Functional neuroimaging of emotional processing in women with polycystic ovary syndrome: a case-control pilot study

Functional magnetic resonance imaging of limbic activation with emotional processing differed between healthy women and women with insulinresistant polycystic ovary syndrome.


Courtney A. Marsh, M.D., M.P.H., Alison Berent-Spillson, Ph.D., Tiffany Love, Ph.D., Carol C. Persad, Ph.D., Rodica Pop-Busui, M.D., Ph.D., Jon-Kar Zubieta, M.D., Ph.D., Yolanda R. Smith, M.D., M.S.

Volume 100, Issue 1, Pages 200-207.e1, July 2013



To evaluate emotional processing in women with insulin-resistant polycystic ovary syndrome (IR-PCOS) and its relationship to glucose regulation and the mu-opioid system.


Case-control pilot.


Tertiary referring medical center.


Seven women with IR-PCOS and five non-insulin-resistant controls, aged 21–40 years, recruited from the general population.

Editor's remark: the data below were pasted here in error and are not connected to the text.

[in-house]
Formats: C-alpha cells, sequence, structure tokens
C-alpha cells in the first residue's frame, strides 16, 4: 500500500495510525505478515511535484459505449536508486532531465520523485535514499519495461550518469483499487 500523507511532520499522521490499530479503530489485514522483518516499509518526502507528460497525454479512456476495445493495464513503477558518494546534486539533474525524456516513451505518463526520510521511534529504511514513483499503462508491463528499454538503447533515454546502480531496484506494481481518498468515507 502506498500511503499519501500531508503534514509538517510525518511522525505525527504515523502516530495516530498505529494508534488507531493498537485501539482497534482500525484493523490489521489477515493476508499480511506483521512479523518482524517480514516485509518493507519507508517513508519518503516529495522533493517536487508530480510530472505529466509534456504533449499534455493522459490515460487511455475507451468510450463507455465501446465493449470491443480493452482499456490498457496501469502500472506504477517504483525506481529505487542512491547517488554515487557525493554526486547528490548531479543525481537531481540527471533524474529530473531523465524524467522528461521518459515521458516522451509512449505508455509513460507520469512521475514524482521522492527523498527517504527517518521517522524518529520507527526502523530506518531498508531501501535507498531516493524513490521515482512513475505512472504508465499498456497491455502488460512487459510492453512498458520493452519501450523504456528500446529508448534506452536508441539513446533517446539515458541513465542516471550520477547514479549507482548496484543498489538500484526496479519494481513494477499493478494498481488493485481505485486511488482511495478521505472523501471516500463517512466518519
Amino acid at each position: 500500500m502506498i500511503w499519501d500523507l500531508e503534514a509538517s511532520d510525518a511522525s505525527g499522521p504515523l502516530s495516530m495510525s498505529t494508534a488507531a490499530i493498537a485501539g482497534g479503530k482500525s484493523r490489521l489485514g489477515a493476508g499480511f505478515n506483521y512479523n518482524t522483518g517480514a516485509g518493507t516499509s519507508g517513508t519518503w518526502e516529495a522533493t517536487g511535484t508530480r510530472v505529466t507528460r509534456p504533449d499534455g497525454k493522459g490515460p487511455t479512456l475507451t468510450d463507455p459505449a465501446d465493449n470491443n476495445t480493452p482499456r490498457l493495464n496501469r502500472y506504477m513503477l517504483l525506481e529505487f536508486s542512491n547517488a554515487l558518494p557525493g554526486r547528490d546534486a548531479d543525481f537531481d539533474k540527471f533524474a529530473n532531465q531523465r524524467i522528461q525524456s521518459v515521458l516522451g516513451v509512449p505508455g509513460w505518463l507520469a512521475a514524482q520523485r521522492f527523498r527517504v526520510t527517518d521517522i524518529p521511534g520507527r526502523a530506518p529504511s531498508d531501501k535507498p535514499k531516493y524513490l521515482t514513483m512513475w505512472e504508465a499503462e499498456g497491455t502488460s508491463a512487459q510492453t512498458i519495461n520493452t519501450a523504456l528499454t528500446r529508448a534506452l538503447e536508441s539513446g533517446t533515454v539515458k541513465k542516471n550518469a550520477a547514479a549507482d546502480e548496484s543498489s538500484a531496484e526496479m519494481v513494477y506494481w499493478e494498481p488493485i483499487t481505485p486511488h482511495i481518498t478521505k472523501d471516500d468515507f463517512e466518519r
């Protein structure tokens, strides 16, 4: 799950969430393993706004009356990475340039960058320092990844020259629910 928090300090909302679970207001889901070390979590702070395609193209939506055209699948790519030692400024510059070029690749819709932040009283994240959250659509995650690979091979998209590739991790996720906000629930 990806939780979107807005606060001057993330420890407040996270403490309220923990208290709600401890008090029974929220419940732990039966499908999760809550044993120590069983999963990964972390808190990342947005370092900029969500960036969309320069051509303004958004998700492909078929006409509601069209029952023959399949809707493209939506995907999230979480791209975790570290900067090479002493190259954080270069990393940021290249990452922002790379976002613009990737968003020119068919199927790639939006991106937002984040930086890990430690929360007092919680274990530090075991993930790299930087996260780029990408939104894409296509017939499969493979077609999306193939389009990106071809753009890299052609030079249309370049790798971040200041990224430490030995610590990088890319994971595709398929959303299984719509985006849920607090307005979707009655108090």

Sixteen weeks of metformin (1,500 mg/day) in women with IR-PCOS.

Main Outcome Measure(s):

Assessment of mood, metabolic function, and neuronal activation during an emotional task using functional magnetic resonance imaging (fMRI), and mu-opioid receptor availability using positive emission tomography (PET).


We found that insulin-resistant PCOS patients [1] had greater limbic activation during an emotion task than controls (n = 5); [2] trended toward decreased positive affect and increased trait anxiety; [3] after metformin treatment, had limbic activation that no longer differed from controls; and [4] had positive correlations between fMRI limbic activation during emotional processing and mu-opioid binding potential.


Patients with IR-PCOS had greater regional activation during an emotion task than the controls, although this resolved with metformin therapy. Alterations in mu-opioid neurotransmission may underlie limbic system activity and mood disorders in IR-PCOS.

Clinical Trial Registration Number:


Read the full text at:

Please sign in or register for FREE

Your Fertility and Sterility Dialog login information is not the same as your ASRM or EES credentials. Users must create a separate account to comment or interact on the Dialog.